A storm developed southeast of New Zealand on Thurs PM (3/9) with 55 kt southwest winds and seas building to 32 ft at 57S 174E over a tiny area. On Fri AM (3/10) winds faded some to 50 kts over a somewhat larger area though still small with seas 39 ft over a tiny area aimed east at 57S 174W. The gale tracked east in the evening with fetch fading from 45 kts from the west and seas fading to 38 ft at 56S 163W. Fetch faded Sat AM (3/11) from 40 kts with seas fading from 32 ft at 56S 153W. The gale faded from there. Maybe small sideband swell for Hawaii up into the US West Coast.
Hawaii: Tiny swell for Hawaii starting late Fri (3/17) at 0.8 ft @ 16-17 secs (1.0-1.5 ft). Swell fading from Sat (3/18) from 0.8 ft @ 15-16 secs (1.0-1.5 ft). Swell Direction: 195 degrees
Southern CA: Swell arrival on Sun (3/19) building to 1.2 ft @ 18 secs (2.0 ft). Swell building on Mon (3/20) to 1.4 ft @ 16 secs (2.0-2.5 ft). Swell holding Tues (3/21) from 1.5 ft @ 14-15 secs (2.0 ft). Swell DIrection: 200 degrees
Southeast Pacific Gale
A gale developed in the far Southeast Pacific on Tues PM (3/14) with 45 kt south winds and seas building from 28 ft at 52S 117W aimed due north and barely in the Southern CA swell window but mainly targeting mainland Mexico. The gale held while tracking east Wed AM (3/15) with south winds 40-45 kts and seas 33 ft at 53S 113W barely in the SCal swell window but targeting Mexico well. Fetch fading from 35-40 kts in the evening with 33 ft seas at 51S 107W targeting only Mainland Mexico. The gale is to dissipate from there. Small swell for Southern CA but mainly targeting Mexico down into Central America.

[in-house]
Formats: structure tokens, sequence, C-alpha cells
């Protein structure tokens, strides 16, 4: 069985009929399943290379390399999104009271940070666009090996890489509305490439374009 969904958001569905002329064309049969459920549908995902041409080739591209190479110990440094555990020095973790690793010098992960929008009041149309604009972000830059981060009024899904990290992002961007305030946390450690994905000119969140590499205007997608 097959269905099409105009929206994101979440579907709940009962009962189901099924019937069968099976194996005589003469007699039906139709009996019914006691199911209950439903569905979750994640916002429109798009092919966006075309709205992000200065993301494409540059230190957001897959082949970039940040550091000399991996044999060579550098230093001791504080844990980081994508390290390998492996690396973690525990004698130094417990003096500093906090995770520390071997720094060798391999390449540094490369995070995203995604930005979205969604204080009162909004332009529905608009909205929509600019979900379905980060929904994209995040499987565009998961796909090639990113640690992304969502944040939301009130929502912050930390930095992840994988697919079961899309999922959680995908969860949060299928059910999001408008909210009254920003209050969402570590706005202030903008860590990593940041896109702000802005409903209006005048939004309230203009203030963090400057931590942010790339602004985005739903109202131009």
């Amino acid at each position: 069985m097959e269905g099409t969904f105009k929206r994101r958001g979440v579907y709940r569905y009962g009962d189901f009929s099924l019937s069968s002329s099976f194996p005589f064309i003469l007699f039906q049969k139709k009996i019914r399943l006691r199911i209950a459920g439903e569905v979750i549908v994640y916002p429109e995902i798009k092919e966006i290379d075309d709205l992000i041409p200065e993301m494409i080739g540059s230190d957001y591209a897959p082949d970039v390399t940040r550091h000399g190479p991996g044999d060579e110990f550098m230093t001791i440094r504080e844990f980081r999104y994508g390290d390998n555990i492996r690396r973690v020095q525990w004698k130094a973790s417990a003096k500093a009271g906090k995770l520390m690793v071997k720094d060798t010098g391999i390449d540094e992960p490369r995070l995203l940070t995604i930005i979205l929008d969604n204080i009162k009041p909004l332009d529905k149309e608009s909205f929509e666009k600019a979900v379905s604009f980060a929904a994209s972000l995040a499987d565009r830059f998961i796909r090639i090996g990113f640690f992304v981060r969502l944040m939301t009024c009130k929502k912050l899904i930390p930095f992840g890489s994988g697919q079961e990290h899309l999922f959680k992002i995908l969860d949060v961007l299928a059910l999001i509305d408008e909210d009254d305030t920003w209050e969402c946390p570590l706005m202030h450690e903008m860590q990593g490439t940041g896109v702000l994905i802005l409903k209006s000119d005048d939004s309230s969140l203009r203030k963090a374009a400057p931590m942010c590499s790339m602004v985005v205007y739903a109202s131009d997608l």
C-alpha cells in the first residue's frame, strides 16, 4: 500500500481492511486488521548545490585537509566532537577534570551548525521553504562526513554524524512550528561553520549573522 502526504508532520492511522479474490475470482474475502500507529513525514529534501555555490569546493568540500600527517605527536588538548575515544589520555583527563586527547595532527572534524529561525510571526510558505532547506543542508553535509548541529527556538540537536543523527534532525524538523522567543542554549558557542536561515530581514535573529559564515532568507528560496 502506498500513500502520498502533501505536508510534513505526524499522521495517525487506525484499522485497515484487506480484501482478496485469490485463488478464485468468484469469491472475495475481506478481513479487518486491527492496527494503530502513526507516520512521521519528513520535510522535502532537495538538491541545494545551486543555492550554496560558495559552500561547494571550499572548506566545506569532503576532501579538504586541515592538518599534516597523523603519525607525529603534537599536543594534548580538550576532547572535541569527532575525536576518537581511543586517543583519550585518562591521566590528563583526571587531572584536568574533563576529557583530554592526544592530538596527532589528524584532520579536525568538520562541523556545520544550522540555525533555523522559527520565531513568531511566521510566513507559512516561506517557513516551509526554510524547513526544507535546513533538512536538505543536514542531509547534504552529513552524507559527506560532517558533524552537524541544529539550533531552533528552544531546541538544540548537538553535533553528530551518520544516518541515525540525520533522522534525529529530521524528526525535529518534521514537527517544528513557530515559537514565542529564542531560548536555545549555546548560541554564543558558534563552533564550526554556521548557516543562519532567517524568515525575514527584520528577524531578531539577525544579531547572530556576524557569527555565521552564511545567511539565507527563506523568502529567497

Southern CA: Swell arriving on Wed (3/22) building to 1.1 ft @ 19 secs late (2 ft). Swell building some on Thurs (3/23) to 1.3 ft @ 17-18 secs (2.0-2.5 ft). Swell Direction: 175 degrees
South Pacific Animations: Jetstream - Surface Pressure/Wind - Sea Height - Surf Height
Marine weather and forecast conditions 3-10 days into the future
Beyond 72 hours there's a suggestion of a tiny gale developing in the Southwestern Gulf of Alaska Mon PM (3/20) with 35 kt west winds over a tiny area with seas building. By Tues AM (3/21) winds to build to 40 kt over a tiny area with 20 ft seas at 40N 170W (northeast of Hawaii). In the evening the gale is to track east with 35-40 kt west winds still over a tiny area with 23 ft seas at 42N 163W. the gale to start falling southeast on Wed AM (3/22) with 35 kt west winds and 22 ft seas at 40N 158W. Fetch fading in the evening from 30 kts and seas fading from 19 ft at 38N 151W. Something to monitor mainly for the US West Coast.